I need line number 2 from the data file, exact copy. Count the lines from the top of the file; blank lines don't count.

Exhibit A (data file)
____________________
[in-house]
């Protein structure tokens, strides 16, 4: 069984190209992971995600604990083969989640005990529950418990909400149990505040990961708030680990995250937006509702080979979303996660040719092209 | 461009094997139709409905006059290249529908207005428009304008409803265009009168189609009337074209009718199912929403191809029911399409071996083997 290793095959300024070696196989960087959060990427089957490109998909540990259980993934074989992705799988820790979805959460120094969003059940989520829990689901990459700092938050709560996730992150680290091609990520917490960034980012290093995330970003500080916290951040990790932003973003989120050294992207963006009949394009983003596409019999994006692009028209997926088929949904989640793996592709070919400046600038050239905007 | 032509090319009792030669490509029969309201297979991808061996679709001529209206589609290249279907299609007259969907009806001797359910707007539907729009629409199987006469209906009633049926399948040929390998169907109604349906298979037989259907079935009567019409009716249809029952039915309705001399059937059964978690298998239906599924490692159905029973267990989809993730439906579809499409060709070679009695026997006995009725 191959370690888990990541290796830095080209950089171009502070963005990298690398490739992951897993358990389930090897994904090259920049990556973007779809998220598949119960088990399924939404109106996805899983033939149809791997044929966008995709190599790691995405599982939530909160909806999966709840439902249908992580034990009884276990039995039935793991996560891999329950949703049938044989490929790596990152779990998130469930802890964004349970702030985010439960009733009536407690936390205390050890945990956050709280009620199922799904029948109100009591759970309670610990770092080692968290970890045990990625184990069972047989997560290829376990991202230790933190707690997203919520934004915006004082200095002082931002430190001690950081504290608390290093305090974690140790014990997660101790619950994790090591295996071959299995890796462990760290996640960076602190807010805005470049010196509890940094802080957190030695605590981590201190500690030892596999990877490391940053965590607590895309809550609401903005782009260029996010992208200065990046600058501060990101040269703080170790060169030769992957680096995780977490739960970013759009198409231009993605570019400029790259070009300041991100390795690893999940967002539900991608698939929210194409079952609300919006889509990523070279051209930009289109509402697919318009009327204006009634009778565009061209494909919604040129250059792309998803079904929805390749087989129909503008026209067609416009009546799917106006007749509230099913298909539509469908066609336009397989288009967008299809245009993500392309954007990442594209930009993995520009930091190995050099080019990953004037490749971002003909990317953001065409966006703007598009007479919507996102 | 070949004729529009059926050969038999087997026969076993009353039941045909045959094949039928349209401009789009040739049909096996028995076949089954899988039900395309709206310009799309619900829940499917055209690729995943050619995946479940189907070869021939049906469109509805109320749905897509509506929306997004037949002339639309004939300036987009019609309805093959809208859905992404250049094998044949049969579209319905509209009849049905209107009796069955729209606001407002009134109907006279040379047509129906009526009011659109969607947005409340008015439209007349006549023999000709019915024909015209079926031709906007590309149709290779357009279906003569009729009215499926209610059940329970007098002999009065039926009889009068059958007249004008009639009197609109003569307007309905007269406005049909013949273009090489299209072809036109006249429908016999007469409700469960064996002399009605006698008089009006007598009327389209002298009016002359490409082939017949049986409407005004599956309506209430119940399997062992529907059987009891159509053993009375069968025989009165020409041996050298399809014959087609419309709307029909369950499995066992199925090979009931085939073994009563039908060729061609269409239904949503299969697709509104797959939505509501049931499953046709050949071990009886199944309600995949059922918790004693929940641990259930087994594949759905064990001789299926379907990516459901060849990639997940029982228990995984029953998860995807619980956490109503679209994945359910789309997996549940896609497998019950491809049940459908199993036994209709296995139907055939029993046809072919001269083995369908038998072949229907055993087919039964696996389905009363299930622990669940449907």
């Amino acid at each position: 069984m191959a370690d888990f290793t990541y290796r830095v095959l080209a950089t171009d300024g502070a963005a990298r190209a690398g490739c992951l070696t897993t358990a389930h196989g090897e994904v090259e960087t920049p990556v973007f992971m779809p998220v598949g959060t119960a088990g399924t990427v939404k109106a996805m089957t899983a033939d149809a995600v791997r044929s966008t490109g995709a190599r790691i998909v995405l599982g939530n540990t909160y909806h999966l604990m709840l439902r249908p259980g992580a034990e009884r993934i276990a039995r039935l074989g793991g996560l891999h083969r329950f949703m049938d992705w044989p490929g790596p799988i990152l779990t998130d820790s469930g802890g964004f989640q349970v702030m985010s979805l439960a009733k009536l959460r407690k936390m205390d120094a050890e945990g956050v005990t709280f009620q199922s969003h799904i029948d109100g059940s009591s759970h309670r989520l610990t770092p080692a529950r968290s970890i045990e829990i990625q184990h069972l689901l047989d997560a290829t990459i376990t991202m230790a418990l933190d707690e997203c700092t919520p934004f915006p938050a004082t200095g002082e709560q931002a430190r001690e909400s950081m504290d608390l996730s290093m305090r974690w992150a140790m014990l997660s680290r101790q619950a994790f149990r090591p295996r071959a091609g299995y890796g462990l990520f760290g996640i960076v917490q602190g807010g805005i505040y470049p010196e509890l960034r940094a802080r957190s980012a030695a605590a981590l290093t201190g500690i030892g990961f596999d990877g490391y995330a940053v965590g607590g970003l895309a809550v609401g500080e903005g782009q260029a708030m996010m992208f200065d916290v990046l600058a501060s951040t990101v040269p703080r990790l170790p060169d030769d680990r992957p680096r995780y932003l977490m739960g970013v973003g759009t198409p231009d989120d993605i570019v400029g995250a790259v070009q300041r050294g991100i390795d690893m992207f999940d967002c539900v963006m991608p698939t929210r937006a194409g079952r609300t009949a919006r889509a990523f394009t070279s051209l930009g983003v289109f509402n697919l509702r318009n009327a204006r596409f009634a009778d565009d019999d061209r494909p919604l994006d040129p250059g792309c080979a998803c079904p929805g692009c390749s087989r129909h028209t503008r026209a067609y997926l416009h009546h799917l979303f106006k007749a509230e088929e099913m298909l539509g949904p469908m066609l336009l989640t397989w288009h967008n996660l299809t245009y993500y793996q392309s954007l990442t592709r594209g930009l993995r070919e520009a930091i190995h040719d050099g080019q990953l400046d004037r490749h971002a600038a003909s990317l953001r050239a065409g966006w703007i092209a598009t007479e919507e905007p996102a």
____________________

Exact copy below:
């Protein structure tokens, strides 16, 4: 069984190209992971995600604990083969989640005990529950418990909400149990505040990961708030680990995250937006509702080979979303996660040719092209 | 461009094997139709409905006059290249529908207005428009304008409803265009009168189609009337074209009718199912929403191809029911399409071996083997 290793095959300024070696196989960087959060990427089957490109998909540990259980993934074989992705799988820790979805959460120094969003059940989520829990689901990459700092938050709560996730992150680290091609990520917490960034980012290093995330970003500080916290951040990790932003973003989120050294992207963006009949394009983003596409019999994006692009028209997926088929949904989640793996592709070919400046600038050239905007 | 032509090319009792030669490509029969309201297979991808061996679709001529209206589609290249279907299609007259969907009806001797359910707007539907729009629409199987006469209906009633049926399948040929390998169907109604349906298979037989259907079935009567019409009716249809029952039915309705001399059937059964978690298998239906599924490692159905029973267990989809993730439906579809499409060709070679009695026997006995009725 191959370690888990990541290796830095080209950089171009502070963005990298690398490739992951897993358990389930090897994904090259920049990556973007779809998220598949119960088990399924939404109106996805899983033939149809791997044929966008995709190599790691995405599982939530909160909806999966709840439902249908992580034990009884276990039995039935793991996560891999329950949703049938044989490929790596990152779990998130469930802890964004349970702030985010439960009733009536407690936390205390050890945990956050709280009620199922799904029948109100009591759970309670610990770092080692968290970890045990990625184990069972047989997560290829376990991202230790933190707690997203919520934004915006004082200095002082931002430190001690950081504290608390290093305090974690140790014990997660101790619950994790090591295996071959299995890796462990760290996640960076602190807010805005470049010196509890940094802080957190030695605590981590201190500690030892596999990877490391940053965590607590895309809550609401903005782009260029996010992208200065990046600058501060990101040269703080170790060169030769992957680096995780977490739960970013759009198409231009993605570019400029790259070009300041991100390795690893999940967002539900991608698939929210194409079952609300919006889509990523070279051209930009289109509402697919318009009327204006009634009778565009061209494909919604040129250059792309998803079904929805390749087989129909503008026209067609416009009546799917106006007749509230099913298909539509469908066609336009397989288009967008299809245009993500392309954007990442594209930009993995520009930091190995050099080019990953004037490749971002003909990317953001065409966006703007598009007479919507996102 | 070949004729529009059926050969038999087997026969076993009353039941045909045959094949039928349209401009789009040739049909096996028995076949089954899988039900395309709206310009799309619900829940499917055209690729995943050619995946479940189907070869021939049906469109509805109320749905897509509506929306997004037949002339639309004939300036987009019609309805093959809208859905992404250049094998044949049969579209319905509209009849049905209107009796069955729209606001407002009134109907006279040379047509129906009526009011659109969607947005409340008015439209007349006549023999000709019915024909015209079926031709906007590309149709290779357009279906003569009729009215499926209610059940329970007098002999009065039926009889009068059958007249004008009639009197609109003569307007309905007269406005049909013949273009090489299209072809036109006249429908016999007469409700469960064996002399009605006698008089009006007598009327389209002298009016002359490409082939017949049986409407005004599956309506209430119940399997062992529907059987009891159509053993009375069968025989009165020409041996050298399809014959087609419309709307029909369950499995066992199925090979009931085939073994009563039908060729061609269409239904949503299969697709509104797959939505509501049931499953046709050949071990009886199944309600995949059922918790004693929940641990259930087994594949759905064990001789299926379907990516459901060849990639997940029982228990995984029953998860995807619980956490109503679209994945359910789309997996549940896609497998019950491809049940459908199993036994209709296995139907055939029993046809072919001269083995369908038998072949229907055993087919039964696996389905009363299930622990669940449907």